" Dawn of Christianity would symbolize the first impression of civilization upon the native of this country." He selected a young Native American woman to hold in her hands the props that unlock the symbolic intent of the sculpture: in her left hand, wild bird feathers have been forgotten in favor of the elevated crucifix in her right hand. The fleshy figure is semi-nude, dressed below the waist in a deerskin with a wampum border secured by a girdle."

Thursday, April 7, 2016


Monday, April 4, 2016

Cher- Half Breed

"A few weeks ago, No Doubt’s “Looking Hot” video (featuring Gwen Stefani as a white Indian bound and writhing for the delectation of hunky hostiles) revived a centuries-old tradition of captive fantasy art just in time for Native American History Month. There was John Vanderlyn’s 1804 “Murder of Jane McCrea,” John Mix Stanley’s 1845 “Osage Scalp Dance,” Erastus Dow Palmer’s full frontal “The White Captive” (1857-8, allegedly inspired by Olive Oatman), and this priceless lesser known piece, “The White Captive,” by Astley D.M. Cooper:
A California artist with a drinking problem and a penchant for painting semi-clad ladies, Cooper was an erratic talent (but you have to hand it to him for this 4 x 8 foot piece of sheer high concept brilliance). Though it was painted in 1902, his captivity scenario is positively postmodern: the natives look like they could be Indians from a whole different continent, and the chubby little devils—wearing angel wings and carrying spears, tomahawks, and bows and arrows–merrily menace a blissed out androgyne who’s about to get roasted and float to heaven.
This painting always struck me as a little late in the day for captivity fantasy art. But No Doubt has extended the timeline by over a century. After hearing from outraged viewers (and receiving an open letter from UCLA ‘s American Indian Studies Center), Interscope pulled the video and the band issued a formal apology (as did Victoria’s Secret for dressing this model in leopard skin panties and a floor length Indian headdress):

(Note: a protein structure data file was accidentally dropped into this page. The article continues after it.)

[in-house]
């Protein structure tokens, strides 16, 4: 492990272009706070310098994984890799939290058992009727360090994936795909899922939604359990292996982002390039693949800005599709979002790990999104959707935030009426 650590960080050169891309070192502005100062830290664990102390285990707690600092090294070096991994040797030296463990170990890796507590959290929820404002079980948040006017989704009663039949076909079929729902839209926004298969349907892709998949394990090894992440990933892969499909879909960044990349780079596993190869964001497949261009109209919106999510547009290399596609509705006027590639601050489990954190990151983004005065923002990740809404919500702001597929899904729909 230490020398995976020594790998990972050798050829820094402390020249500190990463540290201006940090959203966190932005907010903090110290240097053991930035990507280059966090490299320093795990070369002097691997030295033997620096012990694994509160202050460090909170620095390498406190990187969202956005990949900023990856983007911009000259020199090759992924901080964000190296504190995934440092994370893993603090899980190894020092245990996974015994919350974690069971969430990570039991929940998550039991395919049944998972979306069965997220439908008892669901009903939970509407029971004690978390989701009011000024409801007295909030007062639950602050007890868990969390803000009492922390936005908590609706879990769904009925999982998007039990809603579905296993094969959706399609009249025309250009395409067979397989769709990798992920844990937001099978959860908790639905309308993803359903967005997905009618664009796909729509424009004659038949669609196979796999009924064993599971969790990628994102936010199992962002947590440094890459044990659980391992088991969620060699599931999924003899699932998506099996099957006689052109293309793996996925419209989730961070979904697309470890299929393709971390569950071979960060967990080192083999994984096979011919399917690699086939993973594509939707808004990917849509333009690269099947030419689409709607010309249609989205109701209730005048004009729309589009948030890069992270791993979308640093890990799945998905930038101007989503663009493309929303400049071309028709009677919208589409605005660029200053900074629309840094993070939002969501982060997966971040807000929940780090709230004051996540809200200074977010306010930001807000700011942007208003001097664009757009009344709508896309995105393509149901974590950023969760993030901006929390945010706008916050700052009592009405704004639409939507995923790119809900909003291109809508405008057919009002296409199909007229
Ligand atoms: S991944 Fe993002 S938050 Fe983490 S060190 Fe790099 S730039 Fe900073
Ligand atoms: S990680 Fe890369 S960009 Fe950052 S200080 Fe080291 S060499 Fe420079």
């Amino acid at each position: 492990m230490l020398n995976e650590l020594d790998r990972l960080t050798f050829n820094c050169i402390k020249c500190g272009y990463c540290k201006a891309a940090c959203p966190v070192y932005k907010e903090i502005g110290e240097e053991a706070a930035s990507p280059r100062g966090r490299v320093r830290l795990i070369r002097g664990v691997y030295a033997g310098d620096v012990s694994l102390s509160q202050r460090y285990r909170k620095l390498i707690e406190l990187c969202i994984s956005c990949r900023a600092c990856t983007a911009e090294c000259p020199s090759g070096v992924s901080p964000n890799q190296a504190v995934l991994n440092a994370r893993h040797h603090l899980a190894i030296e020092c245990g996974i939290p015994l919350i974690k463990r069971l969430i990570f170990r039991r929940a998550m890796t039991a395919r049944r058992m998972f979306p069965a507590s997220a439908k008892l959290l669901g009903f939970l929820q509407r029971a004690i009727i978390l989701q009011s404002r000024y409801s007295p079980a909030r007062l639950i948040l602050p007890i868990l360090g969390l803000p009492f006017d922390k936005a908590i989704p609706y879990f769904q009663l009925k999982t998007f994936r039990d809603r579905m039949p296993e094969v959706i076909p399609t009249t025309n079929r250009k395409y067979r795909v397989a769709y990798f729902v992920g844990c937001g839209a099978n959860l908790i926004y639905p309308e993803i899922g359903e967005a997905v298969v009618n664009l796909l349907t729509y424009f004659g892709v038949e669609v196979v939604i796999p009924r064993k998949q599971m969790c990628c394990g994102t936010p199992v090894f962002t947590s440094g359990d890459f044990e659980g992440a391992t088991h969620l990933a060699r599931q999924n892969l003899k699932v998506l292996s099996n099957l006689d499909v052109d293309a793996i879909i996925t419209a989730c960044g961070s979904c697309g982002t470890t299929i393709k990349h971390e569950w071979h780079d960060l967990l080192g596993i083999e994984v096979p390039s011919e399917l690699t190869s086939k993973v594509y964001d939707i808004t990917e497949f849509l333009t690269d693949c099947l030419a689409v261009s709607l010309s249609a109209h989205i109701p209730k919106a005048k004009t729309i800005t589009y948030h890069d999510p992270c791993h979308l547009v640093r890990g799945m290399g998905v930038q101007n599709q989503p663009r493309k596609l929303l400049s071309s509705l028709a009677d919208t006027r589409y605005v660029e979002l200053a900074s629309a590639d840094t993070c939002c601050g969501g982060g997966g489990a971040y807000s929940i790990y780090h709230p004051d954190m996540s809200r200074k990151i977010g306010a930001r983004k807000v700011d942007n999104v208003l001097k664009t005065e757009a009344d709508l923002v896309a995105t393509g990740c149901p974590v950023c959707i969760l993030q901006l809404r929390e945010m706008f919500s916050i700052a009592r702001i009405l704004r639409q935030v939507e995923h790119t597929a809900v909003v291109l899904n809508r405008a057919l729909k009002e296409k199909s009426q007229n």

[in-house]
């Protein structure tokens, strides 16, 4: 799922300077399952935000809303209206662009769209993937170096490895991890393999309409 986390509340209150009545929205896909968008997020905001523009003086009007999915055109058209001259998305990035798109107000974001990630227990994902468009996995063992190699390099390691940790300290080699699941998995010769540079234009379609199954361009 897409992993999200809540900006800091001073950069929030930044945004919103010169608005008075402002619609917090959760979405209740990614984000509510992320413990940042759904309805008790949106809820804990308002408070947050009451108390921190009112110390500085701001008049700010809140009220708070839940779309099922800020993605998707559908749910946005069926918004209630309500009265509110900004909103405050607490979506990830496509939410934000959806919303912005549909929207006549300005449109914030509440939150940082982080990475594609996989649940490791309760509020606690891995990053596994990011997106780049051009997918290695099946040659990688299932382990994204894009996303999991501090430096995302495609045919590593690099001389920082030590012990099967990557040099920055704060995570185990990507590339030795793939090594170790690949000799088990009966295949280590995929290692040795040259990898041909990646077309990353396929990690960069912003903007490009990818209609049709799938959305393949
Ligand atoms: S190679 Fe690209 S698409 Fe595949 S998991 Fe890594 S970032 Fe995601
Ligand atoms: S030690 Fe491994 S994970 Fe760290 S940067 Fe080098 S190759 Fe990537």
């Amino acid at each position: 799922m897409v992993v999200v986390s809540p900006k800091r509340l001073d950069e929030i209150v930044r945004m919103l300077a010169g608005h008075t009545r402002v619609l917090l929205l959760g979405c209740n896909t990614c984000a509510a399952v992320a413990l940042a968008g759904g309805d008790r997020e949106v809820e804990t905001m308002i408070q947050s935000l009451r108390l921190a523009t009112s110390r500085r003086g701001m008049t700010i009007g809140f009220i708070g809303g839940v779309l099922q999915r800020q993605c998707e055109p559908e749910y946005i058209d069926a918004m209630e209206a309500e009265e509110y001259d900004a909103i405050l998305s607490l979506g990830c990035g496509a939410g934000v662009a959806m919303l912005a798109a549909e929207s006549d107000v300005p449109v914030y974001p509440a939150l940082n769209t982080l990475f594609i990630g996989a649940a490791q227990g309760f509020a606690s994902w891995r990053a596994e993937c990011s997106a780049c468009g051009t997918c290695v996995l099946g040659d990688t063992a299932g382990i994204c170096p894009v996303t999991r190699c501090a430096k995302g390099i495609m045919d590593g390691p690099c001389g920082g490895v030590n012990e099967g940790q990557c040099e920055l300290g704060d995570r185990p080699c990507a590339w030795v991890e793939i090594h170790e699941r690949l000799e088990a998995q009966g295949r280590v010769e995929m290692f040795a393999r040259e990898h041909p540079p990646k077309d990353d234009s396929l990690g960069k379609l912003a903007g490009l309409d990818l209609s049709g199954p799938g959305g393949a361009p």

One particularly offensive aspect of the No Doubt video, the AISC letter noted, is that one in three Native American women is raped (primarily by non-Indians). Perhaps as penance for singing “Do You think I’m Looking Hot?” in redface during Native American history month, Stefani should read Louise Erdrich’s The Roundhouse, a novel about the rape of an Ojibwe woman, which just won the National Book Award. It was written, said Erdrich, to honor “the  grace and endurance of native women.”"- Margaret

No Doubt - Looking Hot from Adrian Young Jr. on Vimeo.

Thai Sylvania Light Bulbs

Sunday, April 3, 2016

Asylum Lace

Autobiographical lace made by Adelaide Hall, a patient in a mental asylum in Washington around 1916.
Lunatic Fringe article here.

Saturday, April 2, 2016


A 15th century illustrated herbal from Northern Italy with three styles of illustration: one group of illustrations following medieval conventions, sometimes with fantastic elements such as human faces, on recto pages through most of the manuscript; another, rougher but more generally somewhat more naturalistic group in ink outline, on verso pages or added alongside earlier color illustrations; and a third group of naturalistic color illustrations of plants including roots, leaves, flowers and fruit on verso pages. Approximately a quarter of the illustrations are accompanied by notes on medicinal properties and preparations of the plants, written in the same ink as the ink outline illustrations, mostly in Italian (the Italian usage suggests the text was written in the Veneto), but occasionally in Latin or a mix of both languages; the notes are written around and sometimes over the illustrations. - From the website of the Schoenberg Institute for Manuscript Studies at the University of Pennsylvania Libraries.

Friday, April 1, 2016

Michael Jones McKean

 Diviner, 2012.

Ben Cove